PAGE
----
Enormous EPA Fines Could Signal Beginning Of End Of Aftermarket Parts
There are some countries where it is illegal to replace tires with a larger size. That’s where we’re at based on the latest move by the Environmental Protection Agency. Sending fear through the aftermarket industry like nothing before it is going after companies for violating the Clean Air Act.
The announcement today means the EPA is stopping companies manufacturing components bypassing emissions controls whether for on- or off-road use. The ramifications are profound and could see it fining aftermarket companies to the point they can’t stay in business.
The EPA fines began with this diesel tuner in Florida
It found that Punch It Performance and Tuning from Florida sold more than 20,000 tuning devices that “altered engine performance.” If altering engine performance is criteria for fining companies, then everyone from Edelbrock and Holley to the local tuner will soon be put out of business.
According to Hemmings, the EPA says that Punch It sold devices “that included hardware components and electronic tuning software, known as ‘tunes,’ that hack into and reprogram a motor vehicle’s electronic control module to alter engine performance and enable the removal of filters, catalysts and other critical emissions controls that reduce air pollution.”
The EPA fine amounted to $850,000
This EPA investigation started in July 2015. Soon after Punch It was dissolved. But now the former owners have been ordered to pay a civil penalty of $850,000 and surrender everything they used to create the devices including software and source codes.
Punch It focussed primarily on diesel engine components including EGR-delete tunes. In a statement, the EPA said it will “vigorously pursue and prosecute companies who attempt to circumvent emission controls that are required to reduce air pollution. This case illustrates why stopping the manufacture, sale, and installation of aftermarket defeat devices is an EPA National Compliance Initiative.”
The EPA’s “National Compliance Initiative has just begun
The “National Compliance Initiative” seems to have just gotten started. The EPA in 2019 went after 42 companies. It was more aftermarket companies than any other year in the last 10 and a 40% increase since 2018. The companies were a mix of diesel and gas-powered component manufacturers.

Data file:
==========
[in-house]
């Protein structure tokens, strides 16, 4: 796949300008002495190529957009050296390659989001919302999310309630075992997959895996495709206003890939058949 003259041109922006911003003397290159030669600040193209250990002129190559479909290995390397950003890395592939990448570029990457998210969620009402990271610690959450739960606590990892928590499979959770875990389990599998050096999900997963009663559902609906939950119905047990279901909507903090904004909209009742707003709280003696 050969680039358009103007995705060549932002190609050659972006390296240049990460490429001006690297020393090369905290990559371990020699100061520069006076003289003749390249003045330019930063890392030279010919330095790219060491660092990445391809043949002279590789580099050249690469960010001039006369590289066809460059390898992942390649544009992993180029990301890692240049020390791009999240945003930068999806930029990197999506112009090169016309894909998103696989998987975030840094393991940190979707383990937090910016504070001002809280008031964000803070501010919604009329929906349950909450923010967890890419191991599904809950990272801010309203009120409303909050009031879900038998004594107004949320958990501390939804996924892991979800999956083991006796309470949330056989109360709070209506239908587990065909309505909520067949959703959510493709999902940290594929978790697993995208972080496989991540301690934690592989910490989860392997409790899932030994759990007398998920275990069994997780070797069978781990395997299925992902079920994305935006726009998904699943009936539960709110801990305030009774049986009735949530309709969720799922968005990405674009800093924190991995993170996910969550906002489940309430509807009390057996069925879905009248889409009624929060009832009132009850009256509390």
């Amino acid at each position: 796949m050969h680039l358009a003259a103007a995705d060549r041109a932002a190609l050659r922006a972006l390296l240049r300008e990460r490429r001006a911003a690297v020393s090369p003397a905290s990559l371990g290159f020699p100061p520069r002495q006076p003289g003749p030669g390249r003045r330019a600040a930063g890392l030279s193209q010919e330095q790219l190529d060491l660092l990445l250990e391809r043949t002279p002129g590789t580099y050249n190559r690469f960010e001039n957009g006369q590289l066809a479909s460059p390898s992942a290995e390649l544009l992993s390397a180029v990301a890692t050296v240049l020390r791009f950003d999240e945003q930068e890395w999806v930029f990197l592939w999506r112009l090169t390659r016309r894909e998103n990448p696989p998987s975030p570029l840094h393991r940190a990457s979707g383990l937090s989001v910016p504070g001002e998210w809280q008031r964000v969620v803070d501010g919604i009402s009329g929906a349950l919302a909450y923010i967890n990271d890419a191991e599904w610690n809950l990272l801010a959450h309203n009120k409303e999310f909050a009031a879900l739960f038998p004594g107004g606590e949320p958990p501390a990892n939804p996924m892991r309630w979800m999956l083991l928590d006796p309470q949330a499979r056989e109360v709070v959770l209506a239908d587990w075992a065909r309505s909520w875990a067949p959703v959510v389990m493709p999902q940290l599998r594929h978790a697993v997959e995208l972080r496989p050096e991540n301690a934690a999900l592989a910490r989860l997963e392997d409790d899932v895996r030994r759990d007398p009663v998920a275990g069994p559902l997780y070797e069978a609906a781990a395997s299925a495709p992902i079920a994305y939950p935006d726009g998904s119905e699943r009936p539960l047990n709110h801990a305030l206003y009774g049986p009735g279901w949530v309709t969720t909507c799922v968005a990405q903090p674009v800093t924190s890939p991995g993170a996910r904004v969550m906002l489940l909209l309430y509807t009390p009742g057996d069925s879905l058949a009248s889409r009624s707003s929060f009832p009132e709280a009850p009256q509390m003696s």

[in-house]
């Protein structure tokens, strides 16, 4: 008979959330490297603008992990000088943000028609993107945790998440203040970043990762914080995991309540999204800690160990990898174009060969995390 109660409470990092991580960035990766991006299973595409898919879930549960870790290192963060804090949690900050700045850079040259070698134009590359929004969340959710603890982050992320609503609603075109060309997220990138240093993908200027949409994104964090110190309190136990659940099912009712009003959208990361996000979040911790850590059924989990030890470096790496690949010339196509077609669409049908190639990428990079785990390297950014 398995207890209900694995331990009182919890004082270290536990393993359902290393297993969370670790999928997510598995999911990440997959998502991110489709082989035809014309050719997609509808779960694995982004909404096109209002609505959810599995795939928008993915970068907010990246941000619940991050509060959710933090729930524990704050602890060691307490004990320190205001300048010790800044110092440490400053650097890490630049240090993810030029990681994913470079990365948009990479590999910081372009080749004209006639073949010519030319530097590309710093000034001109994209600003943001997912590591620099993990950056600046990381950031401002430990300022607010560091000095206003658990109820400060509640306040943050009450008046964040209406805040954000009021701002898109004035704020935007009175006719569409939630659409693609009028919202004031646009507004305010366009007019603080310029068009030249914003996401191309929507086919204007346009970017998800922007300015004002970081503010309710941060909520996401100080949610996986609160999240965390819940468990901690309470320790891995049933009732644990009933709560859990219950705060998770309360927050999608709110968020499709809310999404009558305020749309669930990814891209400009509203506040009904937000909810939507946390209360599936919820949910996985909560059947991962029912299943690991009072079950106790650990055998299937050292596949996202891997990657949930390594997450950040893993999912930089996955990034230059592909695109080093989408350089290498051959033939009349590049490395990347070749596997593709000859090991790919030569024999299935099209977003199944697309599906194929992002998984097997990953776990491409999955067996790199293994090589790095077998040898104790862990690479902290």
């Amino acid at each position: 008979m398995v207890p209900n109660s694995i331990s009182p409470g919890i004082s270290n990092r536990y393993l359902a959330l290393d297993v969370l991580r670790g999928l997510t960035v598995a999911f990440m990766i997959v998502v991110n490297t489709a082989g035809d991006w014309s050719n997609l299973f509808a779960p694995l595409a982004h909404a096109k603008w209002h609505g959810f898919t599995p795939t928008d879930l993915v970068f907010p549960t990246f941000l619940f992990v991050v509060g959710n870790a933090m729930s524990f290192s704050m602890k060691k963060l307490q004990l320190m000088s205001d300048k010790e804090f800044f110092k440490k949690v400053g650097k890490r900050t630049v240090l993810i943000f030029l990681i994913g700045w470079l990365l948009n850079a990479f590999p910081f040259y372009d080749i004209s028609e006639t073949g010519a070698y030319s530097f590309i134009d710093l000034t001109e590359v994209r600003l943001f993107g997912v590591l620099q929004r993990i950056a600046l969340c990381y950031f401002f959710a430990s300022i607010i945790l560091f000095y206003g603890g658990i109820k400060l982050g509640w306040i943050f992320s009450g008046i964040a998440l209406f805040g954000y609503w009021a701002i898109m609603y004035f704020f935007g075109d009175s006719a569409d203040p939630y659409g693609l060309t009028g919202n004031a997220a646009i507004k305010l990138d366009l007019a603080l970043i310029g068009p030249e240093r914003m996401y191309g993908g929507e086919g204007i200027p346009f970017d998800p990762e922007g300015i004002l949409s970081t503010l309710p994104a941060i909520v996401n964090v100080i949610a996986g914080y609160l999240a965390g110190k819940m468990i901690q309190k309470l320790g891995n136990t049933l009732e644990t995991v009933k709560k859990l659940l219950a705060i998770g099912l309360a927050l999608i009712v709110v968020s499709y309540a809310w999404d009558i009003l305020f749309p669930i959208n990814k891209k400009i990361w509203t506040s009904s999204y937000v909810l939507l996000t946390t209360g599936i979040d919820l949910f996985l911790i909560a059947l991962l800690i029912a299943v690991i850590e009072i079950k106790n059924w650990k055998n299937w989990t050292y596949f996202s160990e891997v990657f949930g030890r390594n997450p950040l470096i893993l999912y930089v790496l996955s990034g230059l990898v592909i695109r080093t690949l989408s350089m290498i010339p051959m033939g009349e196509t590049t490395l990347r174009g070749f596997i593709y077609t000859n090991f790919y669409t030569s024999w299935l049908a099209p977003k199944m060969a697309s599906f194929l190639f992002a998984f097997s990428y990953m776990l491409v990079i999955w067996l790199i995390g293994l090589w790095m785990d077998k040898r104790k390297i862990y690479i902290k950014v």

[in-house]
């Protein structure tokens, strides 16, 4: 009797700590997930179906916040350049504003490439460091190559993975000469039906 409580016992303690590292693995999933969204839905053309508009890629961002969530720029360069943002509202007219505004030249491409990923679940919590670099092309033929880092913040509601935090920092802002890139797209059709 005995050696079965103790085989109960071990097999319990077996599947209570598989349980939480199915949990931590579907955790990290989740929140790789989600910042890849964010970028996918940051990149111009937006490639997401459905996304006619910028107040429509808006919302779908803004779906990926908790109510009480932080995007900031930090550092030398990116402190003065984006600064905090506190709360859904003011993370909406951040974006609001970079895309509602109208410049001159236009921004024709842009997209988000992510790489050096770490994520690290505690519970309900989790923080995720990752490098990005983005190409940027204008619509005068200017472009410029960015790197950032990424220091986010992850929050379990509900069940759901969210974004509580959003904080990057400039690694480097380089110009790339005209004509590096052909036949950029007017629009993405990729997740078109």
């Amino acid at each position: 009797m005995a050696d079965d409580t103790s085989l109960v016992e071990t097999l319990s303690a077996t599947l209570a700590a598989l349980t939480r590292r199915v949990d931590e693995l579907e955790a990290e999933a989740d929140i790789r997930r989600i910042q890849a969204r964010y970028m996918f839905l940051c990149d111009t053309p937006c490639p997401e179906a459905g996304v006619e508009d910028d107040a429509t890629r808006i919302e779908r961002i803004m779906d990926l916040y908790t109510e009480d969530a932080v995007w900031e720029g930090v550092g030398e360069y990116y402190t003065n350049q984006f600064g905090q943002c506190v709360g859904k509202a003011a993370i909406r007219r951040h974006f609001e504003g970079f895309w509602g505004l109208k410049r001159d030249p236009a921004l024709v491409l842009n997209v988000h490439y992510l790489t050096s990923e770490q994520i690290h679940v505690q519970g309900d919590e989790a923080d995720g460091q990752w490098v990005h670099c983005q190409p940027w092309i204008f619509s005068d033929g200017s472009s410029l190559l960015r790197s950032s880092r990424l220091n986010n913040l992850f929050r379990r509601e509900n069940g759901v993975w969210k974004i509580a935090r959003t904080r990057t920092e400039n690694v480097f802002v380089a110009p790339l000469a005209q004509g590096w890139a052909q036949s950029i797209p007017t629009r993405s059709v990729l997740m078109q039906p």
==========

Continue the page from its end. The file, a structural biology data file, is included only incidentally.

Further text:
Aftermarket companies have received heavy fines that seem too large to see them continue in business. Magnaflow was fined $612,849 in March for selling aftermarket exhaust without catalytic converters. Performance Diesel was fined $1.1 million in September for selling catalytic converter-delete exhaust systems. In Nevada, JAMO Performance Exhaust was fined $10,000 in August for similar exhaust violations. But there’s more.
Flowmaster was ordered to pay $270,000 in March, OBX Racing Sports paid a $25,000 fine in April, Weistec Engineering was fined $8,500, and APEX Integration paid a $5,000 fine in August. These companies sold tunes or catalytic converter-delete exhaust systems for gasoline-powered vehicles.
EPA says the initiative will run through 2023
The initiative will run from 2020 through 2023. It will “will focus on stopping the manufacture, sale, and installation of defeat devices on vehicles and engines used on public roads as well as on nonroad vehicles and engines.”
Specialty Equipment Manufacturing Association or SEMA helps to make it possible for the aftermarket to wind its way through tough government regulations. In Sema’s Guide to Government Regulation of Emissions-related Aftermarket Parts, it says interested companies must obtain certification in the form of a CARB EO number ensuring parts comply with the Clean Air Act not to tamper with emission controls.
SEMA says disclaimers are meaningless
SEMA also warns that “for off-road use only” or “for racing use only” disclaimers are meaningless. So, if you’ve bought headers or a chip that defeats the use of emissions controls it’s not legal.
But the EPA won’t go after you. Instead, as we are seeing, it goes after the source; the manufacturers. This can open the door for further scrutiny and EPA focus which won’t be good at all for the aftermarket.